By Anne Riker Garlington
Stephen “Brint” Carlton, J.D., M.B.A, M.H.A., a 2005 graduate of the University of Florida College of Public Health and Health Professions’ Master of Health Administration program, has received the 2023 Outstanding Alumnus of the Year award in recognition of extraordinary contributions to health care services policy and leadership at the state and national levels.
Carlton is the executive director of the Texas Medical Board in Austin, where he is responsible for protecting public safety through the licensure and regulation of Texas physicians, physician assistants, acupuncturists, medical radiologic technicians and respiratory care professions. He manages a $14 million budget and 240 state employees.
He is also a traditional reservist serving as commander of the 94th Aeromedical Evacuation Squadron at Dobbins Air Reserve Base in Georgia and is responsible for providing aeromedical evacuation capability in training, exercise and deployed settings. He was selected as the 2008 Air Force Medical Service Group Practice Manager of the Year.
Previously, Carlton held positions as the county judge of Orange County, Texas, and a juvenile prosecutor. He was responsible for employee policies for 400 county employees and services to 80,000 citizens. He presided over the five-member Orange County Commissioners’ Court and was responsible for the creation of a $46 million annual county budget.
Carlton lives in Texas with his wife and children. They enjoy traveling, spending time with loved ones, skiing and hunting.
Carlton shares some of his UF memories and insights:
Why did you choose UF for your degree?
I discovered UF had a great master’s in health administration program and knew I wanted to move to Florida to be close to my sister, who had received her master’s at FSU. Originally, I thought I wanted to go into medicine, but having enjoyed my business classes so much, realized it would be better to pursue the administration route rather than patient care.
Favorite UF memory.
I was able to join the Gator band as a trumpet player and travel to all the football games and be part of another group in addition to my master’s cohort. I was fortunate to be able to interact with a variety of people across the campus, which helped broaden my horizons.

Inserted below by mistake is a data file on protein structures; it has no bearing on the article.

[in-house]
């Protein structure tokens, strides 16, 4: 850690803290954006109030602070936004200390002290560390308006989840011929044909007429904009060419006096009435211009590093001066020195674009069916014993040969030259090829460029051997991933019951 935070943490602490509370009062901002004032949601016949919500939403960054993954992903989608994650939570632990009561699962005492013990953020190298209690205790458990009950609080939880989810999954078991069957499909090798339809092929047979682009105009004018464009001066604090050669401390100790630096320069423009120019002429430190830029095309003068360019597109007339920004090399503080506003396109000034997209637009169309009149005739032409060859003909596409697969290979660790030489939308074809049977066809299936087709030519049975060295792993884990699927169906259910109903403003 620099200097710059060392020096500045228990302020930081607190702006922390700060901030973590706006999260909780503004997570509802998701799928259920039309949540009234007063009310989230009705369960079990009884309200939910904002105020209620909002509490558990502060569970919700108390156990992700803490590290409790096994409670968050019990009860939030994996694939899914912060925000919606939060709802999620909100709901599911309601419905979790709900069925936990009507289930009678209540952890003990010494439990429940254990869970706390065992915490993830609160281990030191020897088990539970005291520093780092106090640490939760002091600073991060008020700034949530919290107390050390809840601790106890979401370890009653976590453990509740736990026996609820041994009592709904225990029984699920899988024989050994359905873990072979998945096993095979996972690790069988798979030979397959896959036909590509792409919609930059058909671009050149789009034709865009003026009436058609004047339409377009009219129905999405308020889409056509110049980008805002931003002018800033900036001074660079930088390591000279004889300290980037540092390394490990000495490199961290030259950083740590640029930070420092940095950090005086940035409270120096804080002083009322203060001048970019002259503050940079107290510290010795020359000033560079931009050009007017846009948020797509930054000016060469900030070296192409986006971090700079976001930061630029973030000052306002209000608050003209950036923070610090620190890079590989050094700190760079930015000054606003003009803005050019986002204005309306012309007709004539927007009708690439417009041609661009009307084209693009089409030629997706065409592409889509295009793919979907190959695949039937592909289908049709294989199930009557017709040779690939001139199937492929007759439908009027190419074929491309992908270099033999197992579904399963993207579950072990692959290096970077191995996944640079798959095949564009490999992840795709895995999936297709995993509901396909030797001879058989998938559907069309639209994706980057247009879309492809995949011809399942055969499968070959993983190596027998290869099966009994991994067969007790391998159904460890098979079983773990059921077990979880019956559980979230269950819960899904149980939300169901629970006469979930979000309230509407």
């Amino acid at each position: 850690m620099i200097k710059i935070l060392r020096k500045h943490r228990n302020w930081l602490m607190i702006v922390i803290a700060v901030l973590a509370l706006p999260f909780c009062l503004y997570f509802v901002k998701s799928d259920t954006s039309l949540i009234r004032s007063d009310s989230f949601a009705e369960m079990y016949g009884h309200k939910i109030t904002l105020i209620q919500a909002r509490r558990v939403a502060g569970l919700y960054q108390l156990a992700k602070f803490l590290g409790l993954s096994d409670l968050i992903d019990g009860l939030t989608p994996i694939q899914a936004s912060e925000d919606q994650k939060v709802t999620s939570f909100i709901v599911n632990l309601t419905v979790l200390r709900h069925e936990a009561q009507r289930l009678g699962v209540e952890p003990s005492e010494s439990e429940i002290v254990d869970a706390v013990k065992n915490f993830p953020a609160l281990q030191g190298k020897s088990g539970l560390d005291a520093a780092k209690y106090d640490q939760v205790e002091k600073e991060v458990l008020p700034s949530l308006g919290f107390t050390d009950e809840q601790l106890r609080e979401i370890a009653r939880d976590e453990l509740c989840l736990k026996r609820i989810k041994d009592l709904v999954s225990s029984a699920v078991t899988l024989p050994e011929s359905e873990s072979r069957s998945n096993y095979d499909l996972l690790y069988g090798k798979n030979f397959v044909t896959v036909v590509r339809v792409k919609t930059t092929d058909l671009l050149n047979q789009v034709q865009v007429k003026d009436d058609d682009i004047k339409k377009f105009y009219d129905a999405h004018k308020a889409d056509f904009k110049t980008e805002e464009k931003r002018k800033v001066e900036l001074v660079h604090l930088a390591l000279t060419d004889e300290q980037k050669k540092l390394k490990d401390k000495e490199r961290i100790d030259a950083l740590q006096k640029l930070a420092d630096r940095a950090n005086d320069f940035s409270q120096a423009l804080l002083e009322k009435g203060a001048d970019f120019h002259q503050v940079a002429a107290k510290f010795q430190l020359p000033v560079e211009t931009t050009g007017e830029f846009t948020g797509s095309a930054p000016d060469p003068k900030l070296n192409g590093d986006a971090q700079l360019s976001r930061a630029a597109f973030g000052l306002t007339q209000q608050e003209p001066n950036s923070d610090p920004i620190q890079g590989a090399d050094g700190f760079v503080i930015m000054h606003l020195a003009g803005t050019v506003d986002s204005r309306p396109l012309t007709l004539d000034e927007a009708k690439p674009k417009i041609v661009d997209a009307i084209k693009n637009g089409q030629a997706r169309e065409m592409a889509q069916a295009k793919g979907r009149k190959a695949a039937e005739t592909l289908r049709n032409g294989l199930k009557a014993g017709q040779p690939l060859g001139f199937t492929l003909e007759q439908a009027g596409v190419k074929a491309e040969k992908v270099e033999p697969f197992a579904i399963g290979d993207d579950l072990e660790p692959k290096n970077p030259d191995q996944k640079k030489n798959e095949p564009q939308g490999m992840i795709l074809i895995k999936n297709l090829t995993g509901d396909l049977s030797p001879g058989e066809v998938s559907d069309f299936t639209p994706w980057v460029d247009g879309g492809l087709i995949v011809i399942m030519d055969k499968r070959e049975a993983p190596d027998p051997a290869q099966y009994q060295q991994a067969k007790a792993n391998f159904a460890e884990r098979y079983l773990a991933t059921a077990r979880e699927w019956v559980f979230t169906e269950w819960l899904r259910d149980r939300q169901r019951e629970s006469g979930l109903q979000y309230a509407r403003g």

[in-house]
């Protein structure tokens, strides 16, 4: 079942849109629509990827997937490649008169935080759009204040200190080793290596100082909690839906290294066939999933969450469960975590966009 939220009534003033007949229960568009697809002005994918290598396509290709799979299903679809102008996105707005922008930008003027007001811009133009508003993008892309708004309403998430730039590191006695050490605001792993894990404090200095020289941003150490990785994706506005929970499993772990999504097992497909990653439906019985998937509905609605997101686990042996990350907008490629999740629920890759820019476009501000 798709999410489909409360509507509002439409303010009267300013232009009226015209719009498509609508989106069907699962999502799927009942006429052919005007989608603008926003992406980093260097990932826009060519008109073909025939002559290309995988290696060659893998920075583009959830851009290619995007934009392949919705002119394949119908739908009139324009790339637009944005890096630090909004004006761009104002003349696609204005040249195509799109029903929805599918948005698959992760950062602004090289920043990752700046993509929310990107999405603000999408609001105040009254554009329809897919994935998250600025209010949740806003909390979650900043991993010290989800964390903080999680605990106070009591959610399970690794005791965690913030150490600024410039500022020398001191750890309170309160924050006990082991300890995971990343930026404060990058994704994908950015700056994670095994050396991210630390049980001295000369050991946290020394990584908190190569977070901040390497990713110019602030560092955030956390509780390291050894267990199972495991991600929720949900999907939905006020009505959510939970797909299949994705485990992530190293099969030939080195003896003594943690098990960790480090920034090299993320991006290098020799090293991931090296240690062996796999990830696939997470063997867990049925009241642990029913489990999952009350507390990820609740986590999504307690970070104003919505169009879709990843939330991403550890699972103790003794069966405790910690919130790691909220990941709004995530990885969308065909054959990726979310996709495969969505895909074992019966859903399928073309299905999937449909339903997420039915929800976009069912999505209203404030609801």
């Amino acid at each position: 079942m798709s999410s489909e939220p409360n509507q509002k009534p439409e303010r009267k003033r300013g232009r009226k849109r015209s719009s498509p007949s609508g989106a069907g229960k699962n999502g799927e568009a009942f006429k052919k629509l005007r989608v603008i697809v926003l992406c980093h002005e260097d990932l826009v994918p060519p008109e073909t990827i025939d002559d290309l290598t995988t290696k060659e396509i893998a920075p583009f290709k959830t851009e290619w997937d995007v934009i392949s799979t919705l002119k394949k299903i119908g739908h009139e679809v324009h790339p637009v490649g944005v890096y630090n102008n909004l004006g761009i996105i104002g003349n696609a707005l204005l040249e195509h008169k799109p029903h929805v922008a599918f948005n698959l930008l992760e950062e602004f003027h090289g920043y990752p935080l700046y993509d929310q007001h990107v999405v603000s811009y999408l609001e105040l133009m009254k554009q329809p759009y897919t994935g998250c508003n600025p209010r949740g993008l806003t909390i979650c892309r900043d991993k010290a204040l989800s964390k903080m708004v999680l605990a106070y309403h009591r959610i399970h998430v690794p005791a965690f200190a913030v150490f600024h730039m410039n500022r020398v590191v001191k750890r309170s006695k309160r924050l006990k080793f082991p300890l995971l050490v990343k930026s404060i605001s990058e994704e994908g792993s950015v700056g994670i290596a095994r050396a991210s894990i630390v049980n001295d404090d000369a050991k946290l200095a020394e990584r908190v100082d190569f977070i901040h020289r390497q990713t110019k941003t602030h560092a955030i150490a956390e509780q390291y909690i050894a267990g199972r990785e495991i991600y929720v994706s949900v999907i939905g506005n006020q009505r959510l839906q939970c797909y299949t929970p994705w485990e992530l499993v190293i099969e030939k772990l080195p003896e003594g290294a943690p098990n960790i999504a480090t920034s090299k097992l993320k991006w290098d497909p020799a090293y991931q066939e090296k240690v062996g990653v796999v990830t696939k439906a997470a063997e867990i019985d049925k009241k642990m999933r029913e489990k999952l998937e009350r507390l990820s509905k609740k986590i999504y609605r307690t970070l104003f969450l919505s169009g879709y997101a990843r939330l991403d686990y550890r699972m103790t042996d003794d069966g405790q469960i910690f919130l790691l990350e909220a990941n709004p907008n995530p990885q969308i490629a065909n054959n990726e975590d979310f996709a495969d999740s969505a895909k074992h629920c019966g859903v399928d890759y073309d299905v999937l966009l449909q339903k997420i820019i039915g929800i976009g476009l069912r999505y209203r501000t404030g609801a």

Best lesson learned at UF.
Get yourself involved and be more open to try new things. Obviously, there’s the academic piece of it and what you learn in a classroom, but interacting with a variety of people helped me out later in life as far as leadership skills, being understanding and empathetic, as well as realizing everybody has different experiences and something to offer.
UF faculty member who influenced you most.
Paul Duncan, Ph.D., who retired last year as a senior associate dean in the UF Graduate School, and a professor in the PHHP department of health services research, management and policy, provided my first big introduction to health administration and was inspirational because he had such a passion for health administration.
In addition, former UF professors Christy Lemak, Ph.D., FACHE, and Murray Côté, Ph.D., M.B.A, taught several classes which helped to inspire me in the career field.
Advice you would give others who might be interested in going into your field.
Don’t be afraid to fail. Put yourself out there. Trust your teammates to do their part. Keep learning. You never know where life is going to take you.
I graduated UF at age 23 and thought I was completely done with school. I never could have imagined where life was going to take me, and it all goes back to my time at the University of Florida because if I didn’t have the M.H.A degree, I wouldn’t have gone into the Air Force and completed multiple deployments, which wouldn’t have gotten me into law school, which wouldn’t have gotten me to be a county judge, or the job I have now. Life really is this chain of events that points back to one place where it really took off.
People would be surprised to know.
I have a very dry sense of humor and can sometimes deliver a dead pan response and people aren’t sure if I’m being serious or not, but I try to make it as absurd as possible so that they can catch on.